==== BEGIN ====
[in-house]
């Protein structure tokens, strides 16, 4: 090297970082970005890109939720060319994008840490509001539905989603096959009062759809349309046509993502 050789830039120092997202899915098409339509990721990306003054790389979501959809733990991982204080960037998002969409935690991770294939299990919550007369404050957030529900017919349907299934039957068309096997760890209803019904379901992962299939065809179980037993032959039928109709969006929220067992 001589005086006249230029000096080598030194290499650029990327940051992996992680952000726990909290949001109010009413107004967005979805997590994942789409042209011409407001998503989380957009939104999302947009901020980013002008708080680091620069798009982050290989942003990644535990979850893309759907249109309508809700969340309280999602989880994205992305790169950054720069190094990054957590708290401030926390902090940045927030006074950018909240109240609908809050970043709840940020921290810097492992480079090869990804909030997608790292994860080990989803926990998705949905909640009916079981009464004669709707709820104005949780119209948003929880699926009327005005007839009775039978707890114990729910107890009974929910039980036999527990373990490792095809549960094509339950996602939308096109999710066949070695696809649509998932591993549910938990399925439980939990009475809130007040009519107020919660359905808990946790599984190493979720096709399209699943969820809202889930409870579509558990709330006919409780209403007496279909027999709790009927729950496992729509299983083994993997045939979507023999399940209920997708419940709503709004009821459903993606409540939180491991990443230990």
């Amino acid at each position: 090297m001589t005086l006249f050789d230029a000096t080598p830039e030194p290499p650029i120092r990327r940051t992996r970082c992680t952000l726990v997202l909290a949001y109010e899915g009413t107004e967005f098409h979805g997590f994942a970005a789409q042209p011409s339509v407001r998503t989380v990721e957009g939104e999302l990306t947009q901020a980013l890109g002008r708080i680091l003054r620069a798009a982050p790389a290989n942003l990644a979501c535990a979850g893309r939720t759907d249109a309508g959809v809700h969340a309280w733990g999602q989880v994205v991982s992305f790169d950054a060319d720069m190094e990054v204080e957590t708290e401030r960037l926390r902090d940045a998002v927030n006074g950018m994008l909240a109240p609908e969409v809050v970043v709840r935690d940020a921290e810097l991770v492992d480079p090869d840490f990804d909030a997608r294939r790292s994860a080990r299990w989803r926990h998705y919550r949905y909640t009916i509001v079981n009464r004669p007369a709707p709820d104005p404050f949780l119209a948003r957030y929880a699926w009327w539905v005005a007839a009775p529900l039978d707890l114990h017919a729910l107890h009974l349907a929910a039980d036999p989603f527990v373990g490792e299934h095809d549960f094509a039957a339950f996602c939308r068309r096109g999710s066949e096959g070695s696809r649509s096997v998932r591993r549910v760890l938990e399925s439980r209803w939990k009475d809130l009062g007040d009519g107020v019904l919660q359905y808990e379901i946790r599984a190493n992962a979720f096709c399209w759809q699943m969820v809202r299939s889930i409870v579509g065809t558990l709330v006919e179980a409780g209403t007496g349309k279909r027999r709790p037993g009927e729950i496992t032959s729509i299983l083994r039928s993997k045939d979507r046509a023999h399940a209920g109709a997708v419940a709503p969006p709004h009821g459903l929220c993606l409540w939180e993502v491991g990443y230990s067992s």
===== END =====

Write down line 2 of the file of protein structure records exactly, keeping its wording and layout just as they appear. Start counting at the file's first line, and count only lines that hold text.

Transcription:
């Protein structure tokens, strides 16, 4: 090297970082970005890109939720060319994008840490509001539905989603096959009062759809349309046509993502 050789830039120092997202899915098409339509990721990306003054790389979501959809733990991982204080960037998002969409935690991770294939299990919550007369404050957030529900017919349907299934039957068309096997760890209803019904379901992962299939065809179980037993032959039928109709969006929220067992 001589005086006249230029000096080598030194290499650029990327940051992996992680952000726990909290949001109010009413107004967005979805997590994942789409042209011409407001998503989380957009939104999302947009901020980013002008708080680091620069798009982050290989942003990644535990979850893309759907249109309508809700969340309280999602989880994205992305790169950054720069190094990054957590708290401030926390902090940045927030006074950018909240109240609908809050970043709840940020921290810097492992480079090869990804909030997608790292994860080990989803926990998705949905909640009916079981009464004669709707709820104005949780119209948003929880699926009327005005007839009775039978707890114990729910107890009974929910039980036999527990373990490792095809549960094509339950996602939308096109999710066949070695696809649509998932591993549910938990399925439980939990009475809130007040009519107020919660359905808990946790599984190493979720096709399209699943969820809202889930409870579509558990709330006919409780209403007496279909027999709790009927729950496992729509299983083994993997045939979507023999399940209920997708419940709503709004009821459903993606409540939180491991990443230990």